We report on an analysis of the gas and dust budget in the interstellar medium (ISM) of the Large Magellanic Cloud (LMC). Recent observations from the Spitzer Space Telescope enable us to study the mid-infrared dust excess of asymptotic giant branch (AGB) stars in the LMC. This is the first time we can quantitatively assess the gas and dust input from AGB stars over a complete galaxy, fully based on observations. The integrated mass-loss rate over all intermediate and high mass-loss rate carbon-rich AGB candidates in the LMC is 8.5 × 10−3 M⊙ yr−1, up to 2.1 × 10−2 M⊙ yr−1. This number could be increased up to 2.7 × 10−2 M⊙ yr−1 if oxygen-rich stars are included. This is overall consistent with theoretical expectations, considering the star formation rate (SFR) when these low- and intermediate-mass stars where formed, and the initial mass functions.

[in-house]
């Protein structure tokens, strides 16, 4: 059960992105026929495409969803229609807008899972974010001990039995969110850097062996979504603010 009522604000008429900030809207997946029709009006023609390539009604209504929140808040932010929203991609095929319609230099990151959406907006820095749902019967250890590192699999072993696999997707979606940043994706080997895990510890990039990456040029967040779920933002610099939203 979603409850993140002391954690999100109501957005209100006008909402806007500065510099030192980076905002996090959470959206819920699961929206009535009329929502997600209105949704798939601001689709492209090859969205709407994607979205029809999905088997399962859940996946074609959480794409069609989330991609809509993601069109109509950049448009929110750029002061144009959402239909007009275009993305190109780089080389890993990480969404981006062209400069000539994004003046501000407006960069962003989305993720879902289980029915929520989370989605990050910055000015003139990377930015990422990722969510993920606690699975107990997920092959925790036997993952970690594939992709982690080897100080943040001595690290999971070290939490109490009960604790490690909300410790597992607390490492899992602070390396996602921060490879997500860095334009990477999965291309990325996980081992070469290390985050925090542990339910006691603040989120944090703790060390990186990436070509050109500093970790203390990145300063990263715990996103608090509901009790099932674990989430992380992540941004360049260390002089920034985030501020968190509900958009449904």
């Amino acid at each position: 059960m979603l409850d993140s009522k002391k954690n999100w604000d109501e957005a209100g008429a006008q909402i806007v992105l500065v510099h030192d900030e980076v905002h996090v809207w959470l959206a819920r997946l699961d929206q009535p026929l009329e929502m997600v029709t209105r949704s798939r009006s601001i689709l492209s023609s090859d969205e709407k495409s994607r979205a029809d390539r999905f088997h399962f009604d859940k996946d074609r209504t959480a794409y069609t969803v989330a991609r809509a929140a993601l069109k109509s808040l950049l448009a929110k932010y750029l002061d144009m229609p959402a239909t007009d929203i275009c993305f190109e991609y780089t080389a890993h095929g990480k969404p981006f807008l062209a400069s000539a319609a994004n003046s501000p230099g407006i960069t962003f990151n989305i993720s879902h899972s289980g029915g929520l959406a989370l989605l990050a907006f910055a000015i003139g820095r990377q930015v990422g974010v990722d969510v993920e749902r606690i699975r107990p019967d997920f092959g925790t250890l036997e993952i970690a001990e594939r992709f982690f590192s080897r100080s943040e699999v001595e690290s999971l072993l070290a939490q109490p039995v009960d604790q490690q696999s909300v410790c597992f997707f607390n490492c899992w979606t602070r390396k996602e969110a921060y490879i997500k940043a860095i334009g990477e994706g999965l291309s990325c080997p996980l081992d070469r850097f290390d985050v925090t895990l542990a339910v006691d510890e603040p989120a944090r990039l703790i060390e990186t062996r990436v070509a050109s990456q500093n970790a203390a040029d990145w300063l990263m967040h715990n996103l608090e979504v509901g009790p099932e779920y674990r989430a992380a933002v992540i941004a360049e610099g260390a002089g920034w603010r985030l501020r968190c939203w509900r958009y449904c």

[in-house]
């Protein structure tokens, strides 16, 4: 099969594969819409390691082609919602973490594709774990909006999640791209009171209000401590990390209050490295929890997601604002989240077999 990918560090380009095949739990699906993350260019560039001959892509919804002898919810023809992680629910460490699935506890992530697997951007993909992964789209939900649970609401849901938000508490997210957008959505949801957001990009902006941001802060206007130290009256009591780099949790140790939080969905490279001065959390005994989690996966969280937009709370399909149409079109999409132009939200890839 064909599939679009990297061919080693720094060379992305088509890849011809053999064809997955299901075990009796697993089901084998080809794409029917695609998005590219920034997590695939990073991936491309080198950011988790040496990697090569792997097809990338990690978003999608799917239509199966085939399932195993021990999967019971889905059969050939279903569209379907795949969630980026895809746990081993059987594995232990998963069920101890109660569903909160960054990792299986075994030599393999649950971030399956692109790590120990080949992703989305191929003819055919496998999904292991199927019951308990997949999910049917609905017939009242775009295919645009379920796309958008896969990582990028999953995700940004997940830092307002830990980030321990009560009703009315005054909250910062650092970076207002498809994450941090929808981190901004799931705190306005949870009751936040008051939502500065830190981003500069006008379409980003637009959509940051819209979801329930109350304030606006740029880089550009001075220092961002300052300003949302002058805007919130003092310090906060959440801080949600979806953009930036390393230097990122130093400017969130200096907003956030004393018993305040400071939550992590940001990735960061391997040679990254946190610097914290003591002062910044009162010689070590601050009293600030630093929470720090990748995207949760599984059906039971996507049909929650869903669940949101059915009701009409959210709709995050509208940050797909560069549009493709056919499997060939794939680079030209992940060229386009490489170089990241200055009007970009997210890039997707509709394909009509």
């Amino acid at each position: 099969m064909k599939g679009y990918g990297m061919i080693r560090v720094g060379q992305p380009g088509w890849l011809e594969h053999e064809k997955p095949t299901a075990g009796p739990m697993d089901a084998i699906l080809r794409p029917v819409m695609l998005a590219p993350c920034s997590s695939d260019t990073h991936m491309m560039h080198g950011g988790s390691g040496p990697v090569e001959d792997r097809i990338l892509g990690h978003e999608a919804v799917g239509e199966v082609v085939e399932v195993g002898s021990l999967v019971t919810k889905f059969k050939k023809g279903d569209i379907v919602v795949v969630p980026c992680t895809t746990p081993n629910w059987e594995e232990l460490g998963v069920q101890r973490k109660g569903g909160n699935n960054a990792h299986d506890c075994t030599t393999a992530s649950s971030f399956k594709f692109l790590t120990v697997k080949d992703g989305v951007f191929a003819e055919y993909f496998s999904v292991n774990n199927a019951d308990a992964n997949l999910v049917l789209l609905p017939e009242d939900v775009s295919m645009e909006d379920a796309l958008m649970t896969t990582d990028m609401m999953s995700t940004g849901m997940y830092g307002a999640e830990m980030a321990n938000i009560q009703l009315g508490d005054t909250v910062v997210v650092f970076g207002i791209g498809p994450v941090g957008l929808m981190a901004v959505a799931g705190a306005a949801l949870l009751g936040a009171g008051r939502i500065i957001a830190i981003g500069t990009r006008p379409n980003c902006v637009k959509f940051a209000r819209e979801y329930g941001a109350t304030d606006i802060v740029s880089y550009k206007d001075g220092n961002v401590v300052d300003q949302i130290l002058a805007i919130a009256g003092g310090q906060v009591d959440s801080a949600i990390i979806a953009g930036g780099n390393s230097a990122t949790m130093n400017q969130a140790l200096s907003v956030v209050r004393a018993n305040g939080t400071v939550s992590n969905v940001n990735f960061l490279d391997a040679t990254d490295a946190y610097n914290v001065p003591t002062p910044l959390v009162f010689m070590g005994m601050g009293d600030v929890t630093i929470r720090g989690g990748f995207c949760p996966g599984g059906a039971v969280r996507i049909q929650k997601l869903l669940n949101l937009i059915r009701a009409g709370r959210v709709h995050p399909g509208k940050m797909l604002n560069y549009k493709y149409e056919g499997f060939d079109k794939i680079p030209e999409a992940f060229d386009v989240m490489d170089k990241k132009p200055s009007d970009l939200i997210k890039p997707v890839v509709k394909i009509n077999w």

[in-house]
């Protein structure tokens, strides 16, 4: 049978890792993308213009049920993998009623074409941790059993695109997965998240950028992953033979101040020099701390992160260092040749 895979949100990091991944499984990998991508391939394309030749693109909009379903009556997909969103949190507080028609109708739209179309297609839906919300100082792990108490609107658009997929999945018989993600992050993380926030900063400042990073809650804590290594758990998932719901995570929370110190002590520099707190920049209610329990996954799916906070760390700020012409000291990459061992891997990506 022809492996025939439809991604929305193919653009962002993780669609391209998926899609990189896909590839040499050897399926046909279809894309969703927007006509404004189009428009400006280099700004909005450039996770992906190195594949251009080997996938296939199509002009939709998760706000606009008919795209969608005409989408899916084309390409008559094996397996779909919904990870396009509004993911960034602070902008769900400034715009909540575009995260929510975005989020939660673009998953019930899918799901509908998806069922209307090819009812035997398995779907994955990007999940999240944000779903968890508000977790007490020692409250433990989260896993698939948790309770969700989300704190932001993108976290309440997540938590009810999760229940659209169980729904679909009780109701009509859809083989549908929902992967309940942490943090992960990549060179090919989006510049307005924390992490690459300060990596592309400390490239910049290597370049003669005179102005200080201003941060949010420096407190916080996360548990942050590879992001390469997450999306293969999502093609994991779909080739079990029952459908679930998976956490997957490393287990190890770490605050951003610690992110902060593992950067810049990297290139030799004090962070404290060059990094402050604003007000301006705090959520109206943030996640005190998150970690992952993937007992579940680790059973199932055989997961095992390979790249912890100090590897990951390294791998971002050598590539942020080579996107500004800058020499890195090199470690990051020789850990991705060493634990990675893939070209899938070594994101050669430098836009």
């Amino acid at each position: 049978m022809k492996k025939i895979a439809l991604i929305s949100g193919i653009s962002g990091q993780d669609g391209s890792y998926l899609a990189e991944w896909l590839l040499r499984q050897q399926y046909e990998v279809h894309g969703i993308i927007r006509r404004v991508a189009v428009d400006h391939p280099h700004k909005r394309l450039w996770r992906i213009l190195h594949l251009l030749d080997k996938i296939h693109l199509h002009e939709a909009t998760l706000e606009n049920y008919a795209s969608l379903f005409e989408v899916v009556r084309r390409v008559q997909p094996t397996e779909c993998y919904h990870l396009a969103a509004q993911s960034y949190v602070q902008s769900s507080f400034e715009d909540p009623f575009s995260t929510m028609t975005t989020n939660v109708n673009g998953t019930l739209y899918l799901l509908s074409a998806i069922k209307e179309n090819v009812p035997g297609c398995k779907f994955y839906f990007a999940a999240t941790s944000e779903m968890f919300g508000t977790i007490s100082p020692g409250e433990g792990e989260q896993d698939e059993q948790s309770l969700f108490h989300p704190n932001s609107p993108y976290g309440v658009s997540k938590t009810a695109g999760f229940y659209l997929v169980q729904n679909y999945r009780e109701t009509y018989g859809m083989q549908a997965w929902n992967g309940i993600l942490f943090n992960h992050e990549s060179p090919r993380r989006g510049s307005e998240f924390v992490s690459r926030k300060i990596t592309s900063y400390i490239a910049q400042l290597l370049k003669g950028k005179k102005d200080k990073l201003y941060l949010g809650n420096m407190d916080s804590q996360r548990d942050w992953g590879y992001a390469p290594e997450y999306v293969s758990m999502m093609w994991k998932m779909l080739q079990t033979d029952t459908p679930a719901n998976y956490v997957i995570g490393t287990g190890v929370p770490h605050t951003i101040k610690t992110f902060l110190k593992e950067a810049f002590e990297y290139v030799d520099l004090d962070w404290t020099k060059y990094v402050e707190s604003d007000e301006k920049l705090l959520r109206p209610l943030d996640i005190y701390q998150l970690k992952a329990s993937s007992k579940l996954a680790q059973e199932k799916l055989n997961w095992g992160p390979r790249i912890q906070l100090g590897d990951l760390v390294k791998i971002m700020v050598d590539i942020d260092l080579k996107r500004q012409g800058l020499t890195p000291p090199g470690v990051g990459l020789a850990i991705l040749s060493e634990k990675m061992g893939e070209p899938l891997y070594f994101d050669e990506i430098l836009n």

AGB stars are one of the most important gas sources in the LMC, with supernovae (SNe), which produces about 2–4 × 10−2 M⊙ yr−1. At the moment, the SFR exceeds the gas feedback from AGB stars and SNe in the LMC, and the current star formation depends on gas already present in the ISM. This suggests that as the gas in the ISM is exhausted, the SFR will eventually decline in the LMC, unless gas is supplied externally.
Our estimates suggest ‘a missing dust-mass problem’ in the LMC, which is similarly found in high-z galaxies: the accumulated dust mass from AGB stars and possibly SNe over the dust lifetime (400–800 Myr) is significant less than the dust mass in the ISM. Another dust source is required, possibly related to star-forming regions.